Is Damascus Way Recovery aligned with any denomination?

There is no specific denomination that Damascus Way Recovery aligns with. This is based on the understanding that a person’s recovery is their own spiritual journey and does not require acceptance with any specific doctrine or religious affiliation. The only provision is that a person is willing to come to faith through Jesus Christ and align themselves with a Christian Faith-Based Community for fellowship and support.

Why are you asking for financial contributions?

With all ministry programs, Damascus Way Recovery is working toward becoming an established discipleship program for men struggling with their faith, substance use related issues, and other problematic behavior. Without financial contributions, this program will not be able to reach those men. See the Support Page for more information on how your donation and contribution will help this website and program.

Isn’t $450.00 per month expensive for a recovery program?

The cost of the two-year discipleship program is an investment in helping transform lives. This pays for assessment to determine specific individual needs, provides one-on-one individualized sessions that are focused on helping men develop awareness and work through their own personal issues, and provides a men’s group focused on discipleship, accountability, and recovery. It helps pay for yearly retreats, books, and curriculum that is Christian based. The cost also includes mentoring in developing an individual’s website to share their story and promote recovery from a Christ-centered perspective. All of which costs money to operate.

What is the difference between a recovery coach, a sponsor, and a professional therapist?

A Christian based Recovery Coach assist recovering individuals on how to navigate the treacherous path of early recovery. They provide a bridge between the world of inpatient or outpatient treatment where there are environmental, relational, and other cues that may sabotage a person’s efforts to transform their lives.

Along with guiding individuals daily to help establish habits and behaviors that encourage and reinforce a healthy lifestyle. They also help them connect with the local recovery community to find the resources they need to support their sobriety:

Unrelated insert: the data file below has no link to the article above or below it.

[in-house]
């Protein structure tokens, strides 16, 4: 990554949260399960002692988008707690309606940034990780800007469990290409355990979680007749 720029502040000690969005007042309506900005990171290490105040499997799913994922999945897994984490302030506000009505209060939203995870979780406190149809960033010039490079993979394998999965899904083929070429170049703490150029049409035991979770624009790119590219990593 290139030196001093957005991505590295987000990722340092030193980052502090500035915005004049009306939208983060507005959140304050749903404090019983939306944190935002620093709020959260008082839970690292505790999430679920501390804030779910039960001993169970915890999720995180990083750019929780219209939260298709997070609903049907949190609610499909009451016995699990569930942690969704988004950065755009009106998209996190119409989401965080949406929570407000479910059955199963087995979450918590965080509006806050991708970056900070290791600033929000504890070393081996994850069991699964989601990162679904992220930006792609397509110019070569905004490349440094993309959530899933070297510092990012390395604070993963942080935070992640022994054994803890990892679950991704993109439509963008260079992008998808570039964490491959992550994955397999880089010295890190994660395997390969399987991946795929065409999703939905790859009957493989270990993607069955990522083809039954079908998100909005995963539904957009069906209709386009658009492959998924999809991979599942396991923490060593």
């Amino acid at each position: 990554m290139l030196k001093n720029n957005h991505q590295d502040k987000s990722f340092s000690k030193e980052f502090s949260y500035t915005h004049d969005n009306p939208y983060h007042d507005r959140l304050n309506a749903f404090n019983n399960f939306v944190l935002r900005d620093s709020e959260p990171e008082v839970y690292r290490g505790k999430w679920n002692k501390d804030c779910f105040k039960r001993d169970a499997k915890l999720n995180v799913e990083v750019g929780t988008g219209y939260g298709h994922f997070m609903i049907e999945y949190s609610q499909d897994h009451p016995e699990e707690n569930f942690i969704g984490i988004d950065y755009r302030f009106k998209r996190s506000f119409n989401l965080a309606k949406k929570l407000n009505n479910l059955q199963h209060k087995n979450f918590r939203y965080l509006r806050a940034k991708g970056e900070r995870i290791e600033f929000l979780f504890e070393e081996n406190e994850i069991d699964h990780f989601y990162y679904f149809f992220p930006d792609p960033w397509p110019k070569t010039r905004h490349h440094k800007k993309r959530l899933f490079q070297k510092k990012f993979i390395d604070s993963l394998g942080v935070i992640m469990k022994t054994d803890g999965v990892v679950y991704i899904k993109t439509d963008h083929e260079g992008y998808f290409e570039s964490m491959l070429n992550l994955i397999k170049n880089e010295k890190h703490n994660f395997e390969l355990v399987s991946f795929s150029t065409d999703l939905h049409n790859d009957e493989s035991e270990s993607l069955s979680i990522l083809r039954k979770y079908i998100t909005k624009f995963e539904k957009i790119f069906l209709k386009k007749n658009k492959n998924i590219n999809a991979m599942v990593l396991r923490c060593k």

• Appropriate twelve-step meetings
  • Therapists, psychologists, psychiatrists and other medical support staff
  • Outpatient programs that ensure clients get an appropriate level of support
  • A gym, yoga studio, or athletic activity groups, such as a running or cycling club
  • A sponsor to take them through their 12-step recovery program

The goal is to allow the individual find their own niche in the recovery world, reminding and encouraging them to have fun and explore new activities that are healing and supportive.

Unlike an AA/NA Sponsor, a Christian Based Recovery Coach possess many characteristics of a good sponsor, yet do more. Assessing what the needs of the individual are and recommending more than one suitable option is just the beginning. It’s like having your own personal case manager.

Unlike a volunteer sponsor, a Recovery Coach is a professional who works for you. They will help you devise a plan with SMART goals, help keep you accountable to it, and continually reassess and make adjustments as you progress. Recovery coaches also work with families in helping an individual in recovery.

A Christian Based Recovery Coach is not a therapist either. While they may connect an individual to appropriate licensed professionals, recovery coaches do not assess and diagnose individuals. Do not provide mental health services or actual therapy sessions. While sessions will focus on similar topics and exercises that professional therapy will focus on – the main idea is that recovery coaches provide a professional support and encouragement to implement appropriate tools to help improve overall quality of life.

What is your experience with addiction?

My approach is to see men for who they are – broken vessels that are in need of restoration, encouragement, and empowerment in order to deepen their faith in Jesus Christ. This understanding came from my observation over the years as a Substance Use Disorder Professional.

Along with this, had my own personal issues with alcohol, homelessness, broken relationships, parental alienation, and having grown up in an alcoholic and dysfunctional home. However, my own recovery is my own recovery and what has worked for me may not work for you. The important aspect of what we have in common is building a resilient faith through a more mindful and spiritual understanding that is rooted in Jesus Christ.

Why focus on men and not men and women?

While I am not opposed in working with women, and do through my professional career, there is something unique with men in recovery. And, within the Christian community, there is a lot of focus on working with women on various issues. With this said: Men present a unique challenge:

  • Most men experience a sense of abandonment and rejection
  • Masculinity is destroyed and compromised where men have lost integrity, Godly character, and feel defeated
  • Men lack awareness of being vulnerable and allow their ego prevent them from being humble to seek out help and guidance
  • Men who are broken have a tendency to view those around them as threats to their stability when disagreement arises

By working with men, the goal is to help them break through their perspective of feeling defeated, abandoned, and reach out to grasp onto the arm of Jesus Christ in order to be restored back to a place of integrity and strength. To become A man after God’s on heart and in the image and likeness of Christ. Full of love, mercy, strength, and having gained a sense of worth. Becoming a warrior.